It was a great review and I hope it releases in India soon so that I can watch it. Can’t wait!

    1. Hi Shivani! Very true about King’s Speech, I was really impressed w/ Firth there though for me, Geoffrey Rush made the film for me. I will rent this one for sure, sounds like Natalie did a good job as Jackie O.

    2. It was interesting to hear my wife’s reaction to the way Portman looked unconvincing as Jackie. It is jarring at first, but Portman is such a consumate performer that you get swept away with her acting power. Hope you enjoy it.

  4. I definitely feel like Portman’s performance is far greater than the other actresses nominated for Oscar. After SAG I’m starting to think she’ll unfairly lose to Stone, but maybe the Academy will surprise us?

    1. I hadn’t paid attention to SAG awards but yeah, it seems that Stone will likely win that Oscar now. Heh, well so long as Gosling doesn’t win I guess, I can’t believe he’s even nominated!!

        1. Yep, it seems I always disagree w/ Hollywood’s choice of cinematic heroes [shrug]. I don’t see the fuss about Gosling. You’re so right about the industry being self-indulgent, but then again what else is new? 😉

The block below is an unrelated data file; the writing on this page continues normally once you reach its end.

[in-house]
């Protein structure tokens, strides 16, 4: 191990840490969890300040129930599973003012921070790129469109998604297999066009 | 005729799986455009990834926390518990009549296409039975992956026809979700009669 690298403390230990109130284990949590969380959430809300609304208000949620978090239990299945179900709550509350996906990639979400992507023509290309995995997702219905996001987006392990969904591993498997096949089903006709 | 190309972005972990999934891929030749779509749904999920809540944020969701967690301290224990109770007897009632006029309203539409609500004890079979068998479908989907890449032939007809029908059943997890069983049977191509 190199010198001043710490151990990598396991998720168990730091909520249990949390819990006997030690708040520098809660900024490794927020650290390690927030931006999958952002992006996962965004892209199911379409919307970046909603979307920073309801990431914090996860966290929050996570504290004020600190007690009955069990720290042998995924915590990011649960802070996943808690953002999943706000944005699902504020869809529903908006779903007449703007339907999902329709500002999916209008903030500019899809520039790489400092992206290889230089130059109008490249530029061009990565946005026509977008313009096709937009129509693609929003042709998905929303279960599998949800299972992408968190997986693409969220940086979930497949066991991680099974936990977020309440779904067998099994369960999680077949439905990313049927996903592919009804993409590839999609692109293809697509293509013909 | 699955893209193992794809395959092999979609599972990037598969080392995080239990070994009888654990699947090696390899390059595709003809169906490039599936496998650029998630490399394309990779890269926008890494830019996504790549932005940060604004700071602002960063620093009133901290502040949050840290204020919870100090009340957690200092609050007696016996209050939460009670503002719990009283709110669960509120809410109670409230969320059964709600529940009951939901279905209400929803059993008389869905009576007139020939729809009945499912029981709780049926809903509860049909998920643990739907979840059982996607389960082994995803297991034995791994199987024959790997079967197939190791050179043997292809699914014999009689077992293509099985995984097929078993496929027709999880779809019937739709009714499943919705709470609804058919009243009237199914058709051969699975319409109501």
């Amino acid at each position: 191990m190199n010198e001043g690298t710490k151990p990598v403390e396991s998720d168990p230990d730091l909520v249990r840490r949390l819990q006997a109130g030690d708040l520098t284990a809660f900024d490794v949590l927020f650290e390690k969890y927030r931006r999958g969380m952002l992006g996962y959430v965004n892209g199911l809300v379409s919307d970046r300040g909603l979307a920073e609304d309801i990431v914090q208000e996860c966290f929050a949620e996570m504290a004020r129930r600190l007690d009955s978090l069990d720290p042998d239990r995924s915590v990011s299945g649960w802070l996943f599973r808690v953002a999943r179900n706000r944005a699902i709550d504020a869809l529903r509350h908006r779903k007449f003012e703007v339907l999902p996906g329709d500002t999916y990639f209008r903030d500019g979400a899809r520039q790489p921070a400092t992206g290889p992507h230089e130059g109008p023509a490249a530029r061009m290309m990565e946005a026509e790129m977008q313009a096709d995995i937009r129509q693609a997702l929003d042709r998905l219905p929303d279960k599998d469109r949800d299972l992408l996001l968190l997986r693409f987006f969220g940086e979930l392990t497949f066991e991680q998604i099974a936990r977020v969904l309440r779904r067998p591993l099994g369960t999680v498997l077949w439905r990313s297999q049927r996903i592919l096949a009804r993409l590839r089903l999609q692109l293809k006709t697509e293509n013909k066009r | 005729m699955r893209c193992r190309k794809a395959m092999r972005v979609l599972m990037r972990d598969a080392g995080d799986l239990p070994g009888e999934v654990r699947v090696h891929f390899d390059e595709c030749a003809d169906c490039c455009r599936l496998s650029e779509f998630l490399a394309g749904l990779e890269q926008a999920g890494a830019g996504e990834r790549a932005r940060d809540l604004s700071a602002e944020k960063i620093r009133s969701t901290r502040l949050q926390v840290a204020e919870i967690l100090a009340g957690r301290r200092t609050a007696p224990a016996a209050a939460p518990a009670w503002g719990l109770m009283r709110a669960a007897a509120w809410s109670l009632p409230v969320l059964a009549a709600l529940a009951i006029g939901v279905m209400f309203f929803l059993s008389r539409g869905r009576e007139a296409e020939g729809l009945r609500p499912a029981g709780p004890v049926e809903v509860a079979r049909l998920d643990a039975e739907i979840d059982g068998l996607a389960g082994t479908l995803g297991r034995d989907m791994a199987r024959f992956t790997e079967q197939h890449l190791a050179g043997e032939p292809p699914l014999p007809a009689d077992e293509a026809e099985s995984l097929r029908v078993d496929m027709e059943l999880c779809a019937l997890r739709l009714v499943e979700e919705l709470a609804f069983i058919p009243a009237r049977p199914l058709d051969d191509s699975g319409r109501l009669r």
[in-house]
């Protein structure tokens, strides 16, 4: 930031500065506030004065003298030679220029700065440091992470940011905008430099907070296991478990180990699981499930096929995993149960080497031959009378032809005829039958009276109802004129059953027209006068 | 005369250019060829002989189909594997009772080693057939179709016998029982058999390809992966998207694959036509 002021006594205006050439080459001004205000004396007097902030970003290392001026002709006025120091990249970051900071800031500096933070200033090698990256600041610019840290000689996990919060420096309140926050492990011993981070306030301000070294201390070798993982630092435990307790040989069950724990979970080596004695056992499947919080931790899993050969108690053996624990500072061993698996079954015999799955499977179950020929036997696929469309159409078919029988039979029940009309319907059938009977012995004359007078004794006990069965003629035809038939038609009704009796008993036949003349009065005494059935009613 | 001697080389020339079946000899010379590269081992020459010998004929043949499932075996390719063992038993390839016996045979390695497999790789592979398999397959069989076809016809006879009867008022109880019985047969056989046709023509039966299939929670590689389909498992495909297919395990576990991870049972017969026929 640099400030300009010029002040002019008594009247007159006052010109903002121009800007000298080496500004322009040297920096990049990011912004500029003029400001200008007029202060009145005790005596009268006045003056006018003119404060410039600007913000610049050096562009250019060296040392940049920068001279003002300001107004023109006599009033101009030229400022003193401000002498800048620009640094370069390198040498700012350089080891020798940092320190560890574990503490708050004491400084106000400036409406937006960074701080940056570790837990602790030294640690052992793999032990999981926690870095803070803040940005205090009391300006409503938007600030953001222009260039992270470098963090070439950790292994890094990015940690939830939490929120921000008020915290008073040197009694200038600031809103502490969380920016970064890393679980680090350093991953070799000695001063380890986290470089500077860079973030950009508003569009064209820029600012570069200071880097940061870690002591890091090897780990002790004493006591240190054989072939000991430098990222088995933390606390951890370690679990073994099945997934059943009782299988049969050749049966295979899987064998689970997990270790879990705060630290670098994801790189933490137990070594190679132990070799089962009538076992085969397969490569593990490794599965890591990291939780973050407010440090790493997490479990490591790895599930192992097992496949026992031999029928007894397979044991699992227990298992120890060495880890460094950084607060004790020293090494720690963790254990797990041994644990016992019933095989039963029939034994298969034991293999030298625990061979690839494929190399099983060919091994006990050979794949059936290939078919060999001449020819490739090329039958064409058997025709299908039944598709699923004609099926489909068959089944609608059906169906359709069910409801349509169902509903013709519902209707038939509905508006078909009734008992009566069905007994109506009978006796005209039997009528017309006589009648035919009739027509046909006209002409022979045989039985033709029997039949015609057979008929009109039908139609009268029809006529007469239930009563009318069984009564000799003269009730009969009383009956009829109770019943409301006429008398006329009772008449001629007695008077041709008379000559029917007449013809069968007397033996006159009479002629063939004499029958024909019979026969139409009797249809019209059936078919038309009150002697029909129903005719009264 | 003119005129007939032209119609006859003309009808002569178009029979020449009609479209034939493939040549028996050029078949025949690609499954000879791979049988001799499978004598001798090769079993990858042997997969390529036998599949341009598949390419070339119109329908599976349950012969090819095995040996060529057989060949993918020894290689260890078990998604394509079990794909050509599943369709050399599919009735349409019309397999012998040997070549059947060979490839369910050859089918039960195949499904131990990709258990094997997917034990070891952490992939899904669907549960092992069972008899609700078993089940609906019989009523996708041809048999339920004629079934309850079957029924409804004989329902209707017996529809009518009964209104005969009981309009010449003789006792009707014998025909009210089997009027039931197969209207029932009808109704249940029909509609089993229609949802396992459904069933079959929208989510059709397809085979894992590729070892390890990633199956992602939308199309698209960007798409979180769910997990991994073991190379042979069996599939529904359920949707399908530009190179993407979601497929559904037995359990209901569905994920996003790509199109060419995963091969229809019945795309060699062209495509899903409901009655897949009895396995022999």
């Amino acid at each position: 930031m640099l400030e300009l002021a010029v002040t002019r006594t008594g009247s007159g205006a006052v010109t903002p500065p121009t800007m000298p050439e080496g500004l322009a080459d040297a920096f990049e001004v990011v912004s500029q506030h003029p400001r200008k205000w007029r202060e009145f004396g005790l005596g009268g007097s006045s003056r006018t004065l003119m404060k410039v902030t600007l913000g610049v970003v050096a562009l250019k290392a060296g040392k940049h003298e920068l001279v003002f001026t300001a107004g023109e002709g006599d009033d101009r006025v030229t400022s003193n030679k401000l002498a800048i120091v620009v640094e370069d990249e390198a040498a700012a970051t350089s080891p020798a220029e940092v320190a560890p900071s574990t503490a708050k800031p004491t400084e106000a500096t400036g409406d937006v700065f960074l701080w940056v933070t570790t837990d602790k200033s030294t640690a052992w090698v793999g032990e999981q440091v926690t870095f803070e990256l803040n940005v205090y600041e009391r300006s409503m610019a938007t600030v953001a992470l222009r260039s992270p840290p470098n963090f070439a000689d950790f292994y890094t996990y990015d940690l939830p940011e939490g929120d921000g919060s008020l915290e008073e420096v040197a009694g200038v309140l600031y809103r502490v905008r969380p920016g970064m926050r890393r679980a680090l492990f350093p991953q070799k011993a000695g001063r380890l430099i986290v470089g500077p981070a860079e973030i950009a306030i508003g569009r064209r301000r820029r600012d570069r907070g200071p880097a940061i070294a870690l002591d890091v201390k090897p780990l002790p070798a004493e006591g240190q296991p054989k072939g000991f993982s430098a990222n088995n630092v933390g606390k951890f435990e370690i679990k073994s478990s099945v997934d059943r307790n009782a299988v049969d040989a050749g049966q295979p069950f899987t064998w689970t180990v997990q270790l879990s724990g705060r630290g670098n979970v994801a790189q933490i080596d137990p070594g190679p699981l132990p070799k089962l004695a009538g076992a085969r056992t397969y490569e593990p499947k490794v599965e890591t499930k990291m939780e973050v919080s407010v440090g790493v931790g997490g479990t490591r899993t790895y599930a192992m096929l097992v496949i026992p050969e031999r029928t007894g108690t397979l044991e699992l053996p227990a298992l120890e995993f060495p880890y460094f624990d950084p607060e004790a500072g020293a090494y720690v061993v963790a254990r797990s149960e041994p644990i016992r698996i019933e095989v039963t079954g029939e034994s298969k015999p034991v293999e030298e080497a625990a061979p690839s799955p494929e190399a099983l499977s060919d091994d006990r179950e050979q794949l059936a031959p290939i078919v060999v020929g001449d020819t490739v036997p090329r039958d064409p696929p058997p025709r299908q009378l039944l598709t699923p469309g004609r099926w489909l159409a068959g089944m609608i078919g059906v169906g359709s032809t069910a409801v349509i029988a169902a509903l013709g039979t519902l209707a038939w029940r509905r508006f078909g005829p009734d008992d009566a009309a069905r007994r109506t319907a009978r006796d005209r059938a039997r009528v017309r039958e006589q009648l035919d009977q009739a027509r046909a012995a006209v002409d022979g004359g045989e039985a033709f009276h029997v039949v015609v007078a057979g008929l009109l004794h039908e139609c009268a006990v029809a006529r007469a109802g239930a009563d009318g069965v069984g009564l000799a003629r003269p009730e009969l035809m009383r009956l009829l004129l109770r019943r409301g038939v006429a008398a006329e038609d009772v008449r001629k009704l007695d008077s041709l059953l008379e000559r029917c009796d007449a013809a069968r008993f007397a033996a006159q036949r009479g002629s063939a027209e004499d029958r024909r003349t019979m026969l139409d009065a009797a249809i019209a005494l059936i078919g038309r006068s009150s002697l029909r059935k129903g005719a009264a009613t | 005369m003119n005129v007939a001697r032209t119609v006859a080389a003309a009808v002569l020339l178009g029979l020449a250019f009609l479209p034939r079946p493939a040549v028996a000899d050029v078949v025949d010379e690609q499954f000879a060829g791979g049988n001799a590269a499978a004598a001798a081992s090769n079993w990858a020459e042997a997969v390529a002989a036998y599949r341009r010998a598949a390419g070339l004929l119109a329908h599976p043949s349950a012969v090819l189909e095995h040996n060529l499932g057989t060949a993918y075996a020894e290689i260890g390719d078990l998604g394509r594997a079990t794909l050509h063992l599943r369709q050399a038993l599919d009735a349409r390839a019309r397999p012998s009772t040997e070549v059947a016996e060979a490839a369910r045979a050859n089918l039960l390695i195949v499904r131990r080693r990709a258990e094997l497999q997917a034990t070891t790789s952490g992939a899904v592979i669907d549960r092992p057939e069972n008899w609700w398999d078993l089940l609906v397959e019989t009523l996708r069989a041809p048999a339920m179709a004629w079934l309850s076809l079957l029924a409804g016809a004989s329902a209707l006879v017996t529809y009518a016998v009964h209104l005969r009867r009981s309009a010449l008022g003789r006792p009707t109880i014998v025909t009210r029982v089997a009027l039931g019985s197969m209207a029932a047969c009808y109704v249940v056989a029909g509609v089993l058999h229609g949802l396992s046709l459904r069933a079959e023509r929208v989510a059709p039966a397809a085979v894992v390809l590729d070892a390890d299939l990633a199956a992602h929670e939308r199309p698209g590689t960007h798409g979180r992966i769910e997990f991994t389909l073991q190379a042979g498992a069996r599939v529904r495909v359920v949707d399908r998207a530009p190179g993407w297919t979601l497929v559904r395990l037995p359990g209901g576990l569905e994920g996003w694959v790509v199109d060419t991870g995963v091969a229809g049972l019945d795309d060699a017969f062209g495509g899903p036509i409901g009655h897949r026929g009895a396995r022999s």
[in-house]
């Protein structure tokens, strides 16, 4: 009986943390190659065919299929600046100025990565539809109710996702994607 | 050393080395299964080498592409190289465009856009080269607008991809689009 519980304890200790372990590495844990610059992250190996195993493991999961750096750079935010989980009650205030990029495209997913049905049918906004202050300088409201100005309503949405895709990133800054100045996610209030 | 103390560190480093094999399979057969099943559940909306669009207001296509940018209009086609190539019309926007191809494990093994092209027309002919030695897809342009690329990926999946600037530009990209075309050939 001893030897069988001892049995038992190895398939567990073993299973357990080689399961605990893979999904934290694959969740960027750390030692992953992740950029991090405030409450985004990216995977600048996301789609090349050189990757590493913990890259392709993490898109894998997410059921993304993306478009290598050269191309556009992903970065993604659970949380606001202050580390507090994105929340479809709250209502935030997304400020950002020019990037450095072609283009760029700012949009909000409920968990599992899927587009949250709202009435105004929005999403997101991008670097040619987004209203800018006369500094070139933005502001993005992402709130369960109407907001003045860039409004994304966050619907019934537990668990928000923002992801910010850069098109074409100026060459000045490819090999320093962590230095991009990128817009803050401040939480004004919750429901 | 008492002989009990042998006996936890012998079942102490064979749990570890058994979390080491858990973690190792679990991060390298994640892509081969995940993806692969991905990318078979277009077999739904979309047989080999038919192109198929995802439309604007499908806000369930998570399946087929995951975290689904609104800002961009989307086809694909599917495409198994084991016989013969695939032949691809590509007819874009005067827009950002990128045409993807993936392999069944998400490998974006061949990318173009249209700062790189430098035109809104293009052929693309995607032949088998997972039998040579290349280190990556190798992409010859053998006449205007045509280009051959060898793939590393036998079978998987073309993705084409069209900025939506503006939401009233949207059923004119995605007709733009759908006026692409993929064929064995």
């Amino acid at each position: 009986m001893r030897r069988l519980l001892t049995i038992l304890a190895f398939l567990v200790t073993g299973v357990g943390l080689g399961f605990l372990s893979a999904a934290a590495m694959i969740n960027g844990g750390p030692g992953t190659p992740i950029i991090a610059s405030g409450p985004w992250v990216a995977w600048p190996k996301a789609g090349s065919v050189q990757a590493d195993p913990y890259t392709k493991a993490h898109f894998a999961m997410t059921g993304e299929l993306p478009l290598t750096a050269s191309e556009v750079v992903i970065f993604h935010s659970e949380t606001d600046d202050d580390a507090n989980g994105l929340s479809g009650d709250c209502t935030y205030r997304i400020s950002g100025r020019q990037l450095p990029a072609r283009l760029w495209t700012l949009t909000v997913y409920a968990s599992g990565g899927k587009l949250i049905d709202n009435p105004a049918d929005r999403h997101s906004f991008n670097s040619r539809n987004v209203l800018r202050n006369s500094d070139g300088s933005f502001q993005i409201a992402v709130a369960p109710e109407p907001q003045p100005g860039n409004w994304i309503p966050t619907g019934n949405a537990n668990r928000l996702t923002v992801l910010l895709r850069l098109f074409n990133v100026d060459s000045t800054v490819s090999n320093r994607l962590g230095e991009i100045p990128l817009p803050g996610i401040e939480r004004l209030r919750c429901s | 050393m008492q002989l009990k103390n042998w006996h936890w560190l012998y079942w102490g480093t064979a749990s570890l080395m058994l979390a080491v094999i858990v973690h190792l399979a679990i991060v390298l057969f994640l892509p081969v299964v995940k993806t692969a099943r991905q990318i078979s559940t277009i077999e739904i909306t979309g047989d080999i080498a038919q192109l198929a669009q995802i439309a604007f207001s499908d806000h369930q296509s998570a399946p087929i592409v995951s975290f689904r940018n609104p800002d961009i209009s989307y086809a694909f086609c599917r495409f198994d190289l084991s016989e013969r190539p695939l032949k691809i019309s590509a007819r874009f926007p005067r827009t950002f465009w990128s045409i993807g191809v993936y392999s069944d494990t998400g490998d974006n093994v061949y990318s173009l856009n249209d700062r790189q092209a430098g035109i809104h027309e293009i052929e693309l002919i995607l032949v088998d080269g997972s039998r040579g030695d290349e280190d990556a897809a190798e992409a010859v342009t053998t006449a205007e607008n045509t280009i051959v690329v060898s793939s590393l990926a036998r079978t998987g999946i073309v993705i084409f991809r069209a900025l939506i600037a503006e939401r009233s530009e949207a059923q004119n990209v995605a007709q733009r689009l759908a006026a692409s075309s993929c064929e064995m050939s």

2. In terms of raw acting power, nuance, authenticity, and emotional depth, Portman towers far above Stone’s performance. But the Oscars are never based on objective criteria, rather on the impact of the film on established mythologies. Hollywood gets ridiculed around the globe for its sausage-machine production of genre formula films; in fact, genre is the opposite of arthouse. So I’m guessing Hollywood wants a big hug and will give itself one with La La Land.

Join the conversation by leaving a comment

Fill in your details below or click an icon to log in:

WordPress.com Logo

You are commenting using your WordPress.com account. Log Out / Change )

Twitter picture

You are commenting using your Twitter account. Log Out / Change )

Facebook photo

You are commenting using your Facebook account. Log Out / Change )

Google+ photo

You are commenting using your Google+ account. Log Out / Change )

Connecting to %s